By Richard M. Segal
Aug. 1, 2013
You are at a restaurant and a phone rings loudly at the table next to you. You are hoping that the person either declines it or excuses them self and steps away. No such luck, they take the call! To make matters worse, she has a loud shrill voice and the call is upsetting her. You are learning more than you ever wanted to know about her and her teenage daughter, but you really wish they would take it elsewhere and allow you to enjoy your meal and the quiet discussion you were having.
You are in a face-to-face meeting and your phone indicates you have received a text. When you get a chance, you sneak a peek to see who texted you. It was one of your subordinates who was having a crisis and needs your input. What to do? The client you are with is close to a decision on a large order and you don’t want to lose any momentum. But, your subordinate really needs you now or significant dollars could be lost. You think that the client will not be pleased with you texting - even if you explain the gravity of the situation. You decide to excuse yourself and make a restroom run hoping your client doesn’t think you are putting something ahead of him.
You are in a heated negotiation to close a deal. You are down to the final issue and you offer a compromise via email (after the lunch meeting) including your partner and your client’s subordinate. You get a two-word response via reply all email, “No deal!” It looks like months of effort have gone up in smoke with those two words and your stomach drops. You pick up the phone and call to find out what happened. “We’re good! I just didn’t want everyone getting the email to think I was soft. But, I’m fine with your suggestion and no one needs to know.”
One of your execs has been having difficulty managing a subordinate and has decided with your consent to let them go. The employee in question is on vacation and due to return next week. Your manager decides that it would be ridiculous for the employee to return on Monday just to be terminated, so they decided to send her an email advising that she has been let go and that her personal belongings have been boxed and are ready to be picked up at the reception desk. The employee is livid, not only with the termination, but the method. She forwards the termination email to the whole company with a “FYI - this is the culture of the company you are working for. Glad I won’t be there anymore!”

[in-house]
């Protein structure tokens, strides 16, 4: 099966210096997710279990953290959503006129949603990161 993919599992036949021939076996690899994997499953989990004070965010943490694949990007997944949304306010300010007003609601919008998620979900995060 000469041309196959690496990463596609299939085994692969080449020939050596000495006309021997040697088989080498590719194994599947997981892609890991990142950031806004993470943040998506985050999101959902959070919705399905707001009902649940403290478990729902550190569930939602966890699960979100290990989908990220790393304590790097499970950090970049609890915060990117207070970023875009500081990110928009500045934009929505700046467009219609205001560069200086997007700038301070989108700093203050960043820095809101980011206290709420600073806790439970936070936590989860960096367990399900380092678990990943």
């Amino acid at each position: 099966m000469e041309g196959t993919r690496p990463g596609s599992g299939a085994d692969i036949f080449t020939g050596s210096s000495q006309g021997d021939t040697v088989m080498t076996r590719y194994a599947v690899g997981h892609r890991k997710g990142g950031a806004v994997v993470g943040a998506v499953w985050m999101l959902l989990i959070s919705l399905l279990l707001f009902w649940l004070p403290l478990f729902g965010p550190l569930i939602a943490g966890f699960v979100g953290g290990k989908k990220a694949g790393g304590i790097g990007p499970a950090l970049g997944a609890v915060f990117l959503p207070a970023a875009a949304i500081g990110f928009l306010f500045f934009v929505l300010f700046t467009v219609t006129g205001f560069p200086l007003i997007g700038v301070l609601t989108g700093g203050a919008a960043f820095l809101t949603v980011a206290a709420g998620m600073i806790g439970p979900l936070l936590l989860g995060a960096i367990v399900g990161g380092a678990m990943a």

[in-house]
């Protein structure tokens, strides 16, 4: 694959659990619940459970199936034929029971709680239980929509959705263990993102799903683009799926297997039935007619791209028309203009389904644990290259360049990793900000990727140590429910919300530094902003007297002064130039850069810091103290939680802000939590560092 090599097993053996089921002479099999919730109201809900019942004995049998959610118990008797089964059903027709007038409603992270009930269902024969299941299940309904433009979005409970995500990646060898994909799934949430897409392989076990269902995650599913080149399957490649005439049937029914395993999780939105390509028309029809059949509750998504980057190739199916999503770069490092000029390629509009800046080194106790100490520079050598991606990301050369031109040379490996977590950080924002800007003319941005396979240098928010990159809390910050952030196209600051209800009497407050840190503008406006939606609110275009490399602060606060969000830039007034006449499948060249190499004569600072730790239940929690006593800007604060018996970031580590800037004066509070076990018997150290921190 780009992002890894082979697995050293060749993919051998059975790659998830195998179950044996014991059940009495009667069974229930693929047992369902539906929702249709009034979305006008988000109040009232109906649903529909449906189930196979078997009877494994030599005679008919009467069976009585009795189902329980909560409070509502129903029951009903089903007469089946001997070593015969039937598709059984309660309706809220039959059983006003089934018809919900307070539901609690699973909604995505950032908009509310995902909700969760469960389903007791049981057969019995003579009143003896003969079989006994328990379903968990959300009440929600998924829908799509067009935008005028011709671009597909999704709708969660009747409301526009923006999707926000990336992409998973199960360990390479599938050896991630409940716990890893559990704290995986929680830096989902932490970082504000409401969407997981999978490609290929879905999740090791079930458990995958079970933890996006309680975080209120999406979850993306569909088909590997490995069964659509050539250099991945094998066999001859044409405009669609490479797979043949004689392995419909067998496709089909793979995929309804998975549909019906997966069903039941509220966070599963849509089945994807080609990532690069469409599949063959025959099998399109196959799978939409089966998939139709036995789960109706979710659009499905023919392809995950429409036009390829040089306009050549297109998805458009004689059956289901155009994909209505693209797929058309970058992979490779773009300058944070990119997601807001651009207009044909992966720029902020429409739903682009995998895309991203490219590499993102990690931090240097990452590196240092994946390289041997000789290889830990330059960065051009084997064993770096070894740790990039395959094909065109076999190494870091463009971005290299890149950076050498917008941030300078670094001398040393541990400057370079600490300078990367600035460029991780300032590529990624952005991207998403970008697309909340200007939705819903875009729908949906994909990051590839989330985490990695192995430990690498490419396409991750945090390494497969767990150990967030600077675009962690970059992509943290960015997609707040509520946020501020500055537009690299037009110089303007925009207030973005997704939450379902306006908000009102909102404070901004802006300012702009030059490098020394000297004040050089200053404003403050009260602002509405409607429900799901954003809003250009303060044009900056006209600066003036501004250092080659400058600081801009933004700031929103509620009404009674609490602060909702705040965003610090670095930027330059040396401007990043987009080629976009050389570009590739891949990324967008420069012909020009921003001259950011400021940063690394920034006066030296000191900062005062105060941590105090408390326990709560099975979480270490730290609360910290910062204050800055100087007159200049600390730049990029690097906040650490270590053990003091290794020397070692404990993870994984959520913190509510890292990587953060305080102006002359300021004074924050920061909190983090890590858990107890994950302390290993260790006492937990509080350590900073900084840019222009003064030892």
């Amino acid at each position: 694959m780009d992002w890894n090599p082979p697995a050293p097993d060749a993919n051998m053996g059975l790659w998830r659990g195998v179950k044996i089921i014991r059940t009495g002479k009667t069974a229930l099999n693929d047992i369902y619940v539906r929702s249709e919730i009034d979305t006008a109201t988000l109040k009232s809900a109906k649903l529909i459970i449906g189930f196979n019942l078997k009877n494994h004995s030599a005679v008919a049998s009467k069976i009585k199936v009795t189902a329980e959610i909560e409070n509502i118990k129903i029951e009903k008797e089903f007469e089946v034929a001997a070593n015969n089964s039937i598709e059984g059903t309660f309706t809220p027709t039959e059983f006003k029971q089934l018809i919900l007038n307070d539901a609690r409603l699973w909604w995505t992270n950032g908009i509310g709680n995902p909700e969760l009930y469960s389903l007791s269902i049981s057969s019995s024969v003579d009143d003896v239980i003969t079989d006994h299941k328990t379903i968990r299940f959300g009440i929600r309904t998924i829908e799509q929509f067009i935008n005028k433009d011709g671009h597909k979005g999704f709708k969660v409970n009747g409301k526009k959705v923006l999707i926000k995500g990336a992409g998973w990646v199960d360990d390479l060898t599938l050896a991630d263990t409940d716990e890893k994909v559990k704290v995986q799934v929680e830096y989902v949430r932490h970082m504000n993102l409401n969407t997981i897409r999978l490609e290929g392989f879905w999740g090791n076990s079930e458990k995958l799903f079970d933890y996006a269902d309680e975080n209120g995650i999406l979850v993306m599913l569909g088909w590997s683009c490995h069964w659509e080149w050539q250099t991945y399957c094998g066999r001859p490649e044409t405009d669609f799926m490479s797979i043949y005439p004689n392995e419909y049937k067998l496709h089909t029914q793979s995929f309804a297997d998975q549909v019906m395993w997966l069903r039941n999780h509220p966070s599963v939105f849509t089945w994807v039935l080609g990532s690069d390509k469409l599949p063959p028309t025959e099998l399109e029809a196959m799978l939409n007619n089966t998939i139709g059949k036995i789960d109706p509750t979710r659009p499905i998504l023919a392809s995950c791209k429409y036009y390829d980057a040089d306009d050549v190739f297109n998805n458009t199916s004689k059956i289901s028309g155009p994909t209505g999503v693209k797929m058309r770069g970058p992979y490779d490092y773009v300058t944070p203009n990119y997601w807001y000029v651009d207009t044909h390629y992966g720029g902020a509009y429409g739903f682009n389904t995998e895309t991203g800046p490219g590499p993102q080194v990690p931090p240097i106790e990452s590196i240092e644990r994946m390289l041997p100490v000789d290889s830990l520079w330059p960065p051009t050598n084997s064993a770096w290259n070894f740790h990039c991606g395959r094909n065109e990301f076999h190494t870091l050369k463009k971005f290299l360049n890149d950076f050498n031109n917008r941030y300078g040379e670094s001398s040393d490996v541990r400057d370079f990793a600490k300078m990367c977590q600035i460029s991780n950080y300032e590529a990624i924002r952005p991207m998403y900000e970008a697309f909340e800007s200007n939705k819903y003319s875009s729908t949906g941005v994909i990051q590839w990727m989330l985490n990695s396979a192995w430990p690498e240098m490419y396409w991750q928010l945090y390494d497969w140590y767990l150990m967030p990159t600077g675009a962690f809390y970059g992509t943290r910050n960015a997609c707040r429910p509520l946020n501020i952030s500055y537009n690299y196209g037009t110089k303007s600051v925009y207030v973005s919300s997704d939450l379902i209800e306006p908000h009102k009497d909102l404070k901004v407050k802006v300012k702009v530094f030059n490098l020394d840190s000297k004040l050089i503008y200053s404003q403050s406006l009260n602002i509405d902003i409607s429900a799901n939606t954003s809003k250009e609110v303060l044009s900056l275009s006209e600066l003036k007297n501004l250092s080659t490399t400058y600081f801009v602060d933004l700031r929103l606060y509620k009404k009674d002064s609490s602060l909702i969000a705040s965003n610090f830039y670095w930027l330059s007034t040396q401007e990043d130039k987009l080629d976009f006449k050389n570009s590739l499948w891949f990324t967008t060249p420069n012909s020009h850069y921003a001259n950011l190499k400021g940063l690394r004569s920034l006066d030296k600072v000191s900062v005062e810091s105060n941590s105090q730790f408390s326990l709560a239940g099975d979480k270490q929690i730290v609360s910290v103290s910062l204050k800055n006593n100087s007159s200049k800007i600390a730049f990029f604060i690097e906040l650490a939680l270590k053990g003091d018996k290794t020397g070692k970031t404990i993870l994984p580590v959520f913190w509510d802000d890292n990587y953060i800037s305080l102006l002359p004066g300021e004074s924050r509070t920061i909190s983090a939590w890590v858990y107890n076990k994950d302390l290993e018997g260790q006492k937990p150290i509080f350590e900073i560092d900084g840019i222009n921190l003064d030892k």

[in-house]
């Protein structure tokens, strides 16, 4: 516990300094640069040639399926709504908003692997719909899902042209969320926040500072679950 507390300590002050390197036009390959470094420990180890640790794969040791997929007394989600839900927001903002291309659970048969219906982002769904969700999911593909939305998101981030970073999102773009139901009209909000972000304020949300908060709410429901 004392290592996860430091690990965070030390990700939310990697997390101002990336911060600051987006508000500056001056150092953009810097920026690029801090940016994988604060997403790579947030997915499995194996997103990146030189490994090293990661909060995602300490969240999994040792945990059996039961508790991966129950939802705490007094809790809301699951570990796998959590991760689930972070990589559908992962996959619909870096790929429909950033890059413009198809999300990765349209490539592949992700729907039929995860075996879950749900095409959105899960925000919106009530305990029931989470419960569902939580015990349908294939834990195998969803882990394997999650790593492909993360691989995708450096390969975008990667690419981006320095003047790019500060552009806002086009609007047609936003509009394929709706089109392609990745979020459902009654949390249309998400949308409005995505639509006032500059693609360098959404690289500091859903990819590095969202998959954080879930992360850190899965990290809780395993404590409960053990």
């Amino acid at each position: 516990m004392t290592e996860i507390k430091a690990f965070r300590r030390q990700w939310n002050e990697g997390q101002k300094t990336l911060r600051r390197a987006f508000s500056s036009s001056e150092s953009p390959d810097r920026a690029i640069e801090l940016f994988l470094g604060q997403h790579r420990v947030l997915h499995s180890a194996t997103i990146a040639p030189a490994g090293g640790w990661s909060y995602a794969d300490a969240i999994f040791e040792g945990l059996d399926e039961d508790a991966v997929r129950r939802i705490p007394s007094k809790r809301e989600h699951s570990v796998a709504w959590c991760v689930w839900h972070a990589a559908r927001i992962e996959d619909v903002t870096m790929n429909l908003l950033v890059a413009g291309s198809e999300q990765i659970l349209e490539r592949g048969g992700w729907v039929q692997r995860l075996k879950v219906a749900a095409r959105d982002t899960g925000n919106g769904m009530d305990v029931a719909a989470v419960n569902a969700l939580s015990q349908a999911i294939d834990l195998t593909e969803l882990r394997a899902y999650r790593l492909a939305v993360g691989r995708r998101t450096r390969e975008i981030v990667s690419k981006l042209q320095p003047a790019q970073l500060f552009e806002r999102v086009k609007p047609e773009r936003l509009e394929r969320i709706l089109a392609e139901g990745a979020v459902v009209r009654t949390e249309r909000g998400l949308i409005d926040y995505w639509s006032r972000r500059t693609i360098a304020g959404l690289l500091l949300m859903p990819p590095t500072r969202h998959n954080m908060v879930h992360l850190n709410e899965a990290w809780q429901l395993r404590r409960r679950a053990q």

You have two managers that don’t get along. While you are in one’s office, he receives a text from the other who happens to occupy the office next door. You ask what’s going on and you quickly realize that the two only “speak” when necessary and then only by text or email. It becomes clear to you why so many things just don’t get done.
Somehow we have failed to develop the etiquette that should accompany new technology.
For those of us who remember such things as “party-lines” and “long distance” you may also remember a kinder, gentler world where folks cared about the other end of the line. For those of you who don’t know what a “party-line” is, it was a cost savings program where two or more families shared a hard wired phone line, but the rings were different in each location. Imagine needing to share a line and being polite about your usage. There was a time when a long distance call was real special, and it cost big bucks too! If someone called long distance, “Hurry-up-¦it’s long distance,” was the announcement from the answerer.
By contrast today we get upset if someone isn’t instantly available to us via cell phone - like a dog on a leash. We answer our phones for an unknown caller right in the middle of a face-to-face conversation as if the person we are with doesn’t really matter. Many millennials don’t even bother leaving or listening to voice mail. They just expect a call back, or will return your call even though you left the “Time, date and a detailed message” in order to eliminate the need for the call back.
Beyond the rudeness is the miss communication. While the written word is good communication, it isn’t the best in all cases. Missing expression, tone and body language can lead to gross misinterpretation. In addition, texting and email have developed their own language through anachronisms and new terms - lol.
Perhaps Marshall McLuhan was right - The Medium is the Message. Not only what we say, but also how we choose to say it places clear value on relationships. Face-to-face communication is still the best understood and the most valuable. Email and text discussions lack communication basics and offer a bold lack of privacy-¦just ask Kwame Kilpatrick. It was once said that, “Don’t put it in an email unless it can be published on the front page of the New York Times.”
Where is Dear Abby when we need her? Don’t be rude just because you can be. Be part of a kinder, gentler world that values the table next to you at the restaurant. I know I would appreciate that.
Rick Segal is the principal at Segal Consulting. He holds a certificate in Family Business Advising with a Fellows status from the Family Firm Institute. He is the founder of the Family Business Council and its affiliated Study Group. He can be reached at [email protected] or by visiting www.segalconsulting.biz.